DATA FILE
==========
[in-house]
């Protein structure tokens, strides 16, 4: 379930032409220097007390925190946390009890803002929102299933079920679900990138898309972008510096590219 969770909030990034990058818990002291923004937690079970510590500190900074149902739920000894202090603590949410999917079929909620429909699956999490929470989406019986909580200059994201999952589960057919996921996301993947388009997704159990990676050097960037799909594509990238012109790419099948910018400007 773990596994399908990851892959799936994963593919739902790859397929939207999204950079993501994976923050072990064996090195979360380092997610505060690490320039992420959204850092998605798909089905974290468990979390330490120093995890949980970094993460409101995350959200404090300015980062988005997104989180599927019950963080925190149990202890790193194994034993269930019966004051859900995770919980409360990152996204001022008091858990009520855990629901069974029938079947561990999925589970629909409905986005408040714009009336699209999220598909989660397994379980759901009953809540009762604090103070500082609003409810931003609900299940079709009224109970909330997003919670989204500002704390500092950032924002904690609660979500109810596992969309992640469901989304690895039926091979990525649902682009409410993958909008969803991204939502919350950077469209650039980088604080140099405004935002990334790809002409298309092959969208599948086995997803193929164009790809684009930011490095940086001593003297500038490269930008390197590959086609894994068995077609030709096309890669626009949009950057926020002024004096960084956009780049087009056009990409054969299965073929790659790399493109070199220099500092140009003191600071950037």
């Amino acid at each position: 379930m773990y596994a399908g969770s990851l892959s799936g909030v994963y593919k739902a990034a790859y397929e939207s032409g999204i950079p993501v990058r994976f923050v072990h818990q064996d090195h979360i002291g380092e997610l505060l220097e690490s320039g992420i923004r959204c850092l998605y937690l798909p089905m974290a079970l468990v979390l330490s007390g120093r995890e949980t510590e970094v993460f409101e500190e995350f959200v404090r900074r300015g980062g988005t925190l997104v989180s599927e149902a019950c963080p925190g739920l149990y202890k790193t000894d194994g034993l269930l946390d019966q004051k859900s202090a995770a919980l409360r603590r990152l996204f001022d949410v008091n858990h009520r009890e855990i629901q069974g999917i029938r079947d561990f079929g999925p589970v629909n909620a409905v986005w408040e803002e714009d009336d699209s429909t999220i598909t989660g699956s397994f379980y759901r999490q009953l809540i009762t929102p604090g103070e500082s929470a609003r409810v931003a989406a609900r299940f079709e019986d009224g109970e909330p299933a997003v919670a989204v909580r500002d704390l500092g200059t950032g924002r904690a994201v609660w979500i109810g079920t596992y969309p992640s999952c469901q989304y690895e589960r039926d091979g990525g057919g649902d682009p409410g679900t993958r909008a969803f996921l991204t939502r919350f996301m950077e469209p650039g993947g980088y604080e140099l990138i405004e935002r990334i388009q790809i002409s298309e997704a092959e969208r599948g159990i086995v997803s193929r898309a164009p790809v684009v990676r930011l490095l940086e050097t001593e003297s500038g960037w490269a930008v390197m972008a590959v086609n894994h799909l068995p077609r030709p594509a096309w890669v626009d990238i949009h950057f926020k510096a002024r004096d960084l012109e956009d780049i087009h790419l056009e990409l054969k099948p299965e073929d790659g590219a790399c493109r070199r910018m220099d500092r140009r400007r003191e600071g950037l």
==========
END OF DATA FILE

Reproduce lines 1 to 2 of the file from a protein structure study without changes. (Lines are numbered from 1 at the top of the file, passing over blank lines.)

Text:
[in-house]
């Protein structure tokens, strides 16, 4: 379930032409220097007390925190946390009890803002929102299933079920679900990138898309972008510096590219 969770909030990034990058818990002291923004937690079970510590500190900074149902739920000894202090603590949410999917079929909620429909699956999490929470989406019986909580200059994201999952589960057919996921996301993947388009997704159990990676050097960037799909594509990238012109790419099948910018400007 773990596994399908990851892959799936994963593919739902790859397929939207999204950079993501994976923050072990064996090195979360380092997610505060690490320039992420959204850092998605798909089905974290468990979390330490120093995890949980970094993460409101995350959200404090300015980062988005997104989180599927019950963080925190149990202890790193194994034993269930019966004051859900995770919980409360990152996204001022008091858990009520855990629901069974029938079947561990999925589970629909409905986005408040714009009336699209999220598909989660397994379980759901009953809540009762604090103070500082609003409810931003609900299940079709009224109970909330997003919670989204500002704390500092950032924002904690609660979500109810596992969309992640469901989304690895039926091979990525649902682009409410993958909008969803991204939502919350950077469209650039980088604080140099405004935002990334790809002409298309092959969208599948086995997803193929164009790809684009930011490095940086001593003297500038490269930008390197590959086609894994068995077609030709096309890669626009949009950057926020002024004096960084956009780049087009056009990409054969299965073929790659790399493109070199220099500092140009003191600071950037």